It's All About Security, Stupid

Edmonton - Monday, November 18, 2002 - by: Ron Thornton

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Security. That is what life is all about. A secure home, a secure environment for your family, and the financial security to make it all possible, is what allows us to grow and develop. Our nation has been a secure home, provided us with a secure environment, with an economy that has allowed us to continue to grow and develop as a civilization. Without such security, we risk losing our way of life. Yet, more and more we see our own government a threat to our security.




My wife and I have been able to provide a healthy home environment for our sons. We live in a relatively safe neighbourhood in a secure home. Still, we watch our power bills sail through the roof and our heating prices likewise sailing skyward despite any increase in the level of consumption. No wonder we view the Kyoto Accord and its anticipated punitive taxes as a threat to our family's security. With our federal Environment Minister blaming the gases produced by seven billion people as a contributing factor to environmental change, we don't feel secure our government has any idea what they are doing.




With brutal prairie winters in the 1880's, a drought in the 1930's, and our present drought conditions demonstrating how fickle our climate can be, we are not secure in the analysis that we are going through anything more than a normal climatic cycle. With those advocating adoption of the Accord; including scientists, environmental industries, provinces, and nations; all having an economic stake in its acceptance, we don't feel secure in the integrity of the decision.




With a United Nations that has sought for years to discover a method to fleece the industrialized world of funds in order to hand it over to those nations that have failed to develop, and promise to do just that under Kyoto, we don't feel secure in the legitimacy of the entire exercise. It is then not surprising that many view our Prime Minister's zeal to charge ahead with adoption of the Kyoto Accord as nothing less than a threat to our security?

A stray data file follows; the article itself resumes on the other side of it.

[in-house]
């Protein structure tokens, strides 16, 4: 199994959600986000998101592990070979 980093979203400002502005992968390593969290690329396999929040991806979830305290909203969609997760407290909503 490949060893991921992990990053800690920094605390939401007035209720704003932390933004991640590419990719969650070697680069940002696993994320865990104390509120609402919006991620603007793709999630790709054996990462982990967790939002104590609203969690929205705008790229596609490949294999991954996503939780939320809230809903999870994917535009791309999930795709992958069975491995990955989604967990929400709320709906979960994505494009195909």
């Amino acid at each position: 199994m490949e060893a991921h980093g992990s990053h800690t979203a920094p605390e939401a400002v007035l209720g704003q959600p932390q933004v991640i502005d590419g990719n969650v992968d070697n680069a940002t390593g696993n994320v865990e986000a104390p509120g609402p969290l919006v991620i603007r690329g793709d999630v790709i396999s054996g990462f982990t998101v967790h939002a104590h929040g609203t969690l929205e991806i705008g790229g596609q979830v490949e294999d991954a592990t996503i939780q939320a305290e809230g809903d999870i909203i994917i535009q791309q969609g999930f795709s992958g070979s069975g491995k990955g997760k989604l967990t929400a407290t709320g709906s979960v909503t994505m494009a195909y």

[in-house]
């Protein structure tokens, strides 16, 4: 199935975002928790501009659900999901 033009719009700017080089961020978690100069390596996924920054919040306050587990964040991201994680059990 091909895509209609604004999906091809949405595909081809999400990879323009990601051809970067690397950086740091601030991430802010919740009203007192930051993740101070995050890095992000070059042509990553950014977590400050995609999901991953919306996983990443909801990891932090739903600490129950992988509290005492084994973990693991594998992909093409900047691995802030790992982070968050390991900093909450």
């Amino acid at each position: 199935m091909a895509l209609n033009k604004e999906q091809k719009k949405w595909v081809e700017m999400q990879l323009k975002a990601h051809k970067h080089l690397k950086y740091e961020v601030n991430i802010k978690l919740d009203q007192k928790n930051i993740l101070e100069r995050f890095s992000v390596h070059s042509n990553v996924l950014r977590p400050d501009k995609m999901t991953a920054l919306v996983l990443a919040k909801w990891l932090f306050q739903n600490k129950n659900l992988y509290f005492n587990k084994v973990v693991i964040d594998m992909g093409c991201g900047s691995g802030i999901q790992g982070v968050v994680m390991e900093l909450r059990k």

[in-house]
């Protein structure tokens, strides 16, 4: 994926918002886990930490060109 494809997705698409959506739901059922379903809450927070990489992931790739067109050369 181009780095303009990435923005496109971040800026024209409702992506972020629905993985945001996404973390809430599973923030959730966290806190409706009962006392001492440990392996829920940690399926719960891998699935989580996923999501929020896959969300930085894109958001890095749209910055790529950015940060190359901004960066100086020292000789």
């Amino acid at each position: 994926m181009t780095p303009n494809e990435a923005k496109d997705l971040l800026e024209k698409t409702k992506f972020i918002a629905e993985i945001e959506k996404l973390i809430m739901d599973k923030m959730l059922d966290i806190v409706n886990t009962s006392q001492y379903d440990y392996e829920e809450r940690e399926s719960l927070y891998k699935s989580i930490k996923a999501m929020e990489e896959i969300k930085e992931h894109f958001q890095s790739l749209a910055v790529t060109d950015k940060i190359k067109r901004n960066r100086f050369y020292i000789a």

There are some very real man-made threats to our way of life and our world. In the fight against terrorism, we've sat on the fence, tried desperately to be seen as nice and cuddly while naively hoping to avoid being perceived as a complete international weakling. For our trouble, the specter of an undead Osama Bin Laden has emerged from the shadows to include us among those nations he targets for attack. As even liberals slowly begin to see the world as it really is, as their rose coloured glasses get smacked from their heads, we are left with the realization that they have run our armed forces down to become nothing more than an underfunded glorified police force, about as ineffective in deterring foreign violence from coming to our shores as our civic police forces have become in their impotence fighting domestic crime. Is it then not surprising that many believe this callow view of the world has lowered our defenses to such a degree that we can no longer stand on guard for me or thee against those foreign operatives who provide a threat to our security?




We see crime on our streets, little visible police presence in our neighbourhoods, an inability to stem the basic lack of respect many demonstrate toward our fellow man, a trait that appears to be growing more prevalent in our society. We must begin to address the basic causes of this, to enforce that we all take responsibility for our actions or lack of action, even if it steps on the toes of political correctness.




If you have a child, for example, then you should be made responsible for the raising of that child and the resulting actions of that child. Regardless as to your origins, your background, or life experiences, there can be no excuse condoned for actions that present a threat to the security of your fellow citizens. There must be real consequences faced by those who present such a threat to society, instead of the meaningless slaps on the wrist that only inflames the contempt such people have towards the rest of us and the rule of law. Have our blind charge toward granting freedoms of all types to people of all types, without demanding that they also accept the responsibilities that preserve such freedoms, provided a threat to our security?




A nation consists of one people, not a mosaic of peoples. I fear what Canada has become is an economic union of diverse people whose only common bond is the hope of security and the promise of opportunity only that can provide. Should the actions of those who govern us removes that sense of security, then they will surely remove the ties that bind us together.




Only a fool would jeopardize their nation's security. Have you noticed any lately?


Ron Thornton




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